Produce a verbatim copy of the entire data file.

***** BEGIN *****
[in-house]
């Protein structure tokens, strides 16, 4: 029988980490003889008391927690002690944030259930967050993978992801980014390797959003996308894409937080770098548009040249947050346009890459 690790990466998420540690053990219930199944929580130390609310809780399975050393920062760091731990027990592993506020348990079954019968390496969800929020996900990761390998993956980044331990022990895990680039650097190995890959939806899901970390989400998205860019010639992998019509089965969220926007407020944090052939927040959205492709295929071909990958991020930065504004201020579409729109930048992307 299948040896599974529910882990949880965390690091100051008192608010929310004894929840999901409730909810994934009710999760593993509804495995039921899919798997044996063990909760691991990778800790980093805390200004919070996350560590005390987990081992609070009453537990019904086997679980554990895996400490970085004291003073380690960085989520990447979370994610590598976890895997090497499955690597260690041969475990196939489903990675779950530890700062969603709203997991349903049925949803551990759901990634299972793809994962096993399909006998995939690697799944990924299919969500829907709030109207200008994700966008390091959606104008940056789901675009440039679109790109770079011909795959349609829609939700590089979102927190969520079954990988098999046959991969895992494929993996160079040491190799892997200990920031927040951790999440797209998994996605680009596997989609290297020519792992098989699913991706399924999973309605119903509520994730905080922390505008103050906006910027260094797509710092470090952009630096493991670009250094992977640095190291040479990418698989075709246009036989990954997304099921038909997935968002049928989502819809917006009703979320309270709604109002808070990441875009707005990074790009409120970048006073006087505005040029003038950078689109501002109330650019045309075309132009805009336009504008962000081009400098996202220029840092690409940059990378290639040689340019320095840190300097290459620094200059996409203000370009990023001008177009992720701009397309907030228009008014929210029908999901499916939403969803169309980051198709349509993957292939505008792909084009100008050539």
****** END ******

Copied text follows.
[in-house]
């Protein structure tokens, strides 16, 4: 029988980490003889008391927690002690944030259930967050993978992801980014390797959003996308894409937080770098548009040249947050346009890459 690790990466998420540690053990219930199944929580130390609310809780399975050393920062760091731990027990592993506020348990079954019968390496969800929020996900990761390998993956980044331990022990895990680039650097190995890959939806899901970390989400998205860019010639992998019509089965969220926007407020944090052939927040959205492709295929071909990958991020930065504004201020579409729109930048992307 299948040896599974529910882990949880965390690091100051008192608010929310004894929840999901409730909810994934009710999760593993509804495995039921899919798997044996063990909760691991990778800790980093805390200004919070996350560590005390987990081992609070009453537990019904086997679980554990895996400490970085004291003073380690960085989520990447979370994610590598976890895997090497499955690597260690041969475990196939489903990675779950530890700062969603709203997991349903049925949803551990759901990634299972793809994962096993399909006998995939690697799944990924299919969500829907709030109207200008994700966008390091959606104008940056789901675009440039679109790109770079011909795959349609829609939700590089979102927190969520079954990988098999046959991969895992494929993996160079040491190799892997200990920031927040951790999440797209998994996605680009596997989609290297020519792992098989699913991706399924999973309605119903509520994730905080922390505008103050906006910027260094797509710092470090952009630096493991670009250094992977640095190291040479990418698989075709246009036989990954997304099921038909997935968002049928989502819809917006009703979320309270709604109002808070990441875009707005990074790009409120970048006073006087505005040029003038950078689109501002109330650019045309075309132009805009336009504008962000081009400098996202220029840092690409940059990378290639040689340019320095840190300097290459620094200059996409203000370009990023001008177009992720701009397309907030228009008014929210029908999901499916939403969803169309980051198709349509993957292939505008792909084009100008050539």